Wednesday, 15 May 2013

Is Cheaper Crude Weakening the Canadian Dollar?

Ralph Shell, Excel Analyst

Is Cheaper Crude Weakening the Canadian Dollar? For the fifth day in a row, WTI (West Texas Intermediate) crude traded lower - under 93 for the June contract.  Granted, there is much more to the Canadian economy than energy, but it is the biggest source of export revenue.  The Alberta oil sands are estimated to be the third largest reserve of crude in the world.  Current production - around two million barrels a day - has been projected to go to 3.6 million barrels in ten years.  That number might be optimistic.

It is obvious, looking at a map, that the Alberta fields are well removed from consumption centers.  Consequently, this oil, classified as Western Canada Select, trades at a discount.  According to the IEA, Alberta's heavy oil traded at a discount to the WTI of $8.50 to $24.50 during 2012.  During the first quarter of 2013, the discount was as wide as $35/barrel.

The surge of production in the North Dakota and Alberta fields is taxing the transportation capability.  More pipeline capacity is needed to move this oil to market.  Remember, the oil from the Alberta sands is a costly venture.  Should global oil prices fall, the multinationals producing in Canada might be quick to reduce their production.  How much would production slow if the WTI sold off into the seventies?  The most recent manufacturing sales report released today showed petroleum and coal sales down 2.6% to $6.96B.

Without increased pipeline capacity, there is a risk that Canada's oil exports may slow.  The proposed Keystone pipeline, which would transport about 900K barrel per day south, has been obstructed by Obama and friends.  This, despite over 25,000 miles of pipeline already in the US, has been selected as the one not to build.

Last night's surprising election results in neighboring British Columbia might offer Alberta a glimmer of hope for the construction of a pipeline to the Pacific.  Despite trailing in the polls, the incumbent Christy Clark enjoyed a comeback win.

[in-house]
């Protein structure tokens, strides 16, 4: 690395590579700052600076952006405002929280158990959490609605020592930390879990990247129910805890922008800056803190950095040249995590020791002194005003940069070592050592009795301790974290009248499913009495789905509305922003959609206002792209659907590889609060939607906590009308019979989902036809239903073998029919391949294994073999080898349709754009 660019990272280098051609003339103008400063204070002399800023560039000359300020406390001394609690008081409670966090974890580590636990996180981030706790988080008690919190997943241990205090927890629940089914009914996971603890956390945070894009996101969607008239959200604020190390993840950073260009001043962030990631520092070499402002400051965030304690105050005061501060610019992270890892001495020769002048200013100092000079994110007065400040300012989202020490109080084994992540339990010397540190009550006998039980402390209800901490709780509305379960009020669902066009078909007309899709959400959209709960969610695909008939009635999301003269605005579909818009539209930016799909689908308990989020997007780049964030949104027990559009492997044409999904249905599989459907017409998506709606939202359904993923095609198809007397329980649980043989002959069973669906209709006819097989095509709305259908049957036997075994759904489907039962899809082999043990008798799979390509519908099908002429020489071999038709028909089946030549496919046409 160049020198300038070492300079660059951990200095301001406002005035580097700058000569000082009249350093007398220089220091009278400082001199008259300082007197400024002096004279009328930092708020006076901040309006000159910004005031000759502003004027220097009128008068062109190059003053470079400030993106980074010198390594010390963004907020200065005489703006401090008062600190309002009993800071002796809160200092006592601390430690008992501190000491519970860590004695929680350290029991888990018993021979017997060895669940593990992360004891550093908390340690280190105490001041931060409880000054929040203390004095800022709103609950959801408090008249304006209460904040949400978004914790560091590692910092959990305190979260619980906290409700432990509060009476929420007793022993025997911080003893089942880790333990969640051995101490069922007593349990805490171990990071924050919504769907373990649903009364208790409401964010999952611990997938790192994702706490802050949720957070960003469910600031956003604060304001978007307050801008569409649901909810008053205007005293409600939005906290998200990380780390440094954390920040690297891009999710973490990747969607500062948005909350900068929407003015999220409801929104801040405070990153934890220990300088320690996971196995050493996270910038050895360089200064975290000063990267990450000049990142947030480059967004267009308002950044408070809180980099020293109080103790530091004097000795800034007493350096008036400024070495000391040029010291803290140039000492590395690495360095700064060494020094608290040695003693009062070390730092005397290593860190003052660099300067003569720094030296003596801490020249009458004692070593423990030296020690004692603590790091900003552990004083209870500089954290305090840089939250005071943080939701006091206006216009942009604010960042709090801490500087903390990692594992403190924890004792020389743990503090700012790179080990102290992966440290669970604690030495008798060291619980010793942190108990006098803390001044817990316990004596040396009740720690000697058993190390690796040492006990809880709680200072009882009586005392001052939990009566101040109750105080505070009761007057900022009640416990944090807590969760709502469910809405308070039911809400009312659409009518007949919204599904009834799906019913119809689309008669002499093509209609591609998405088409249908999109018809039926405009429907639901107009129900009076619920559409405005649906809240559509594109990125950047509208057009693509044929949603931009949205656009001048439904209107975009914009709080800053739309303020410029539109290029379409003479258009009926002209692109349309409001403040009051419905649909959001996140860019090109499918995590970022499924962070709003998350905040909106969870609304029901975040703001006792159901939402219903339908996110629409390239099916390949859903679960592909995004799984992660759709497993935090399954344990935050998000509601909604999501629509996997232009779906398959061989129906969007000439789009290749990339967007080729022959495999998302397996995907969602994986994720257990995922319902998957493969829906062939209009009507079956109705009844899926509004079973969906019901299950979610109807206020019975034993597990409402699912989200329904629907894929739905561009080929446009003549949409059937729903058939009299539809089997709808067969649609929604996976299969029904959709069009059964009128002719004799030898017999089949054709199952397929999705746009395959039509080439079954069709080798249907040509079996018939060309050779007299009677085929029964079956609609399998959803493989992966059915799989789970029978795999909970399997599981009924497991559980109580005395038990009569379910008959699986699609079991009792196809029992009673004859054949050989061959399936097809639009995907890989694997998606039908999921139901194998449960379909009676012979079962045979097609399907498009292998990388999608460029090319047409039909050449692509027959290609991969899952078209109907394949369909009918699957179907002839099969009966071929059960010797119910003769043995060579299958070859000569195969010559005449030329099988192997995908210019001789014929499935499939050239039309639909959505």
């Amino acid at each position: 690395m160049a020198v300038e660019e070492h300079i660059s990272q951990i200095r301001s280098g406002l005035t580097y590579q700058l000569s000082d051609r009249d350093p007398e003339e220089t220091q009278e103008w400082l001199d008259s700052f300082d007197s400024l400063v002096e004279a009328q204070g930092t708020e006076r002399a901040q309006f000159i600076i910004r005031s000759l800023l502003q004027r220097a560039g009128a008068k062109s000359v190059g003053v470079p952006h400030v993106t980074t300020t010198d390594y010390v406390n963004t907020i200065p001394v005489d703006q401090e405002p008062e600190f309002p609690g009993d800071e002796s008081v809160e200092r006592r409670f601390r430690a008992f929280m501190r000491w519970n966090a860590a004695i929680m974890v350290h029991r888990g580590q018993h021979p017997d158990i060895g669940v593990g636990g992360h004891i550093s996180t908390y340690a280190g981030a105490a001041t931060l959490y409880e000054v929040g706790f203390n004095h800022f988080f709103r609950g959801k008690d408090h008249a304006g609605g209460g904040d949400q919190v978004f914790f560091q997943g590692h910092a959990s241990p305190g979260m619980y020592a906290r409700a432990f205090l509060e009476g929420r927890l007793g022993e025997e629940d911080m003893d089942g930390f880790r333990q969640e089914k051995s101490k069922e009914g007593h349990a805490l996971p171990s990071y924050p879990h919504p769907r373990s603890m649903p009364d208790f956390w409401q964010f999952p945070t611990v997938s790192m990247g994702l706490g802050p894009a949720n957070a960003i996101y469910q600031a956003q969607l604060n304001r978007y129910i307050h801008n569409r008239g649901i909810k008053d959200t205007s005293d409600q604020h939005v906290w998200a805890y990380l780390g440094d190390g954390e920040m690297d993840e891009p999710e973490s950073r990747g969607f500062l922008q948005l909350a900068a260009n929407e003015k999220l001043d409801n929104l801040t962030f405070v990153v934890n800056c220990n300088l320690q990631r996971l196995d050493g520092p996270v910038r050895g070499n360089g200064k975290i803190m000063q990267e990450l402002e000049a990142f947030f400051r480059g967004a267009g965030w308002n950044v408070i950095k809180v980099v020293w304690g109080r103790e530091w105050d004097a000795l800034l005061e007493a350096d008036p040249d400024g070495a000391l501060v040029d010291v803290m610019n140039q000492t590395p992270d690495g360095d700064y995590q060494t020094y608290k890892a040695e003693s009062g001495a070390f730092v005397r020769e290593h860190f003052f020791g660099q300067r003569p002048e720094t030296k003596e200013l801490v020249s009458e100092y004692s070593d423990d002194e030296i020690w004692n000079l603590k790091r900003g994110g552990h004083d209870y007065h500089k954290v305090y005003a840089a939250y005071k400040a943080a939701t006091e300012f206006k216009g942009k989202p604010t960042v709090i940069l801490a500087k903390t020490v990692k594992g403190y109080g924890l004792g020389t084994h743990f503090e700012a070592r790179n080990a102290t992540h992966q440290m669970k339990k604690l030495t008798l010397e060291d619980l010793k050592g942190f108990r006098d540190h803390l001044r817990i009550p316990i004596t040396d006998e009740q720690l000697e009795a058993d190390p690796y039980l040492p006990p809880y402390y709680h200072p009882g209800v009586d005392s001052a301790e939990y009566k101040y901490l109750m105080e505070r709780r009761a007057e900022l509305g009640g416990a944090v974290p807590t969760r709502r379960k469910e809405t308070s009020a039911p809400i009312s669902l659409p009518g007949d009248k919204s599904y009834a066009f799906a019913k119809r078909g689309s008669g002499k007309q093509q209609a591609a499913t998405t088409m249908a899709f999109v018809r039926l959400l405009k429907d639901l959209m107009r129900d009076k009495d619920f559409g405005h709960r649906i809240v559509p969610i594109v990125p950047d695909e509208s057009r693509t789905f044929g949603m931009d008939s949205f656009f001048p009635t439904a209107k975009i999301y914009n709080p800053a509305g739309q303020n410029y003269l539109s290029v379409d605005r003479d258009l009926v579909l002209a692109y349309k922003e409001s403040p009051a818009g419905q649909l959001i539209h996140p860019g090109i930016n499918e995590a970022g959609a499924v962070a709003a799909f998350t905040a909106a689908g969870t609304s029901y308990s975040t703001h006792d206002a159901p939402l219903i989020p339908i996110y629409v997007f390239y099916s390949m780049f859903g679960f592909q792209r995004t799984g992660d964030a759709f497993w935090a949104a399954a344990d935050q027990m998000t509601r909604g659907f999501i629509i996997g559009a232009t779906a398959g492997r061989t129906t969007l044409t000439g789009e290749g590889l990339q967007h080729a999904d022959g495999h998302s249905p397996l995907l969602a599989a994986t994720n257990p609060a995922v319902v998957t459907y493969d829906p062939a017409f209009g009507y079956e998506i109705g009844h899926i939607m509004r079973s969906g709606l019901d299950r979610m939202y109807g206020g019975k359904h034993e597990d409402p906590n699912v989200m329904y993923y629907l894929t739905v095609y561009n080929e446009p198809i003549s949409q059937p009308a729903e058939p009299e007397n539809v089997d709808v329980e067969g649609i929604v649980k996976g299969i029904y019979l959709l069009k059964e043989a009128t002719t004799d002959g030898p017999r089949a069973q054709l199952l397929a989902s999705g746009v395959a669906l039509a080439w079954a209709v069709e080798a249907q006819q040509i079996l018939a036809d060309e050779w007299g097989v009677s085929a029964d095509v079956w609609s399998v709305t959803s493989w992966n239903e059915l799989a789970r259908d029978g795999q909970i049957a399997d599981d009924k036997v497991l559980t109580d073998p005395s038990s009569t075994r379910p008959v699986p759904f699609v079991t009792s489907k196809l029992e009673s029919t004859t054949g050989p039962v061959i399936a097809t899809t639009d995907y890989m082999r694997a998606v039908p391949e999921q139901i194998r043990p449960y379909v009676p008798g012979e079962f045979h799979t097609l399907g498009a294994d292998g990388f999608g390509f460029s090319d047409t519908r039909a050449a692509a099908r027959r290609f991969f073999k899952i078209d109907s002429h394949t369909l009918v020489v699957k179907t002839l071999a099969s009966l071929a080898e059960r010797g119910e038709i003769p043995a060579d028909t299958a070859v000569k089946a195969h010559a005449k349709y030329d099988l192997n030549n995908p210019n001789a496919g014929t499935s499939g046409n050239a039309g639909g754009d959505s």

Partly because of lower natural gas exploration and production in British Columbia, this territory has been running deficits.  Clark, perhaps because Moody's lowered the outlook for BC bonds, decided to pursue the development of liquid natural gas (LNG) export facility as part of her campaign.  This, of course would involve construction of a natural gas pipeline, plus the LNG plant.  These investments would run  perhaps, $10B.  Further, she said there are conditions whereby she would be willing to have BC host an oil pipeline and terminal; it sounds like a major one might be money.

The Canadian economy has been recovering better than Europe, but the perception is their recovery is falling behind that in the US.  In the futures market, specs got loaded up short, partially for that reason, and many have been run in.

Perhaps another reason for different fundamentals in the two currencies is the real estate markets.  While the US real estate market had a hard sell off, the Canadian market barely budged.  Now the US market is recovering, and the Canadian market is slowly retreating, down for nine consecutive months in Vancouver, for example.

Today, there was some US fundamental information which indicated the US economy is less than robust.  US PPI M/M was -0.7 and the US Empire Manufacturing Survey at -1.43 was also a poor number.

Click to Enlarge USDCAD H4 15 May 2013

The USD had gained to over 1.02 on the loonie, but those numbers stopped the market and the USD has since dropped to 1.0170.  It will be interesting to see how the market reacts to meaningful data about the US economy coming tomorrow.  At 01:30 Dublin time we get US Building Permits, US CPI and US Initial.  Stay tuned to the Forex Razor calendar to see the market impact.

My inclination is to trade the USDCAD from the long side.  Perhaps we will enter should the market settle back to the 1.0135.  And, of course, as always: mind your money.
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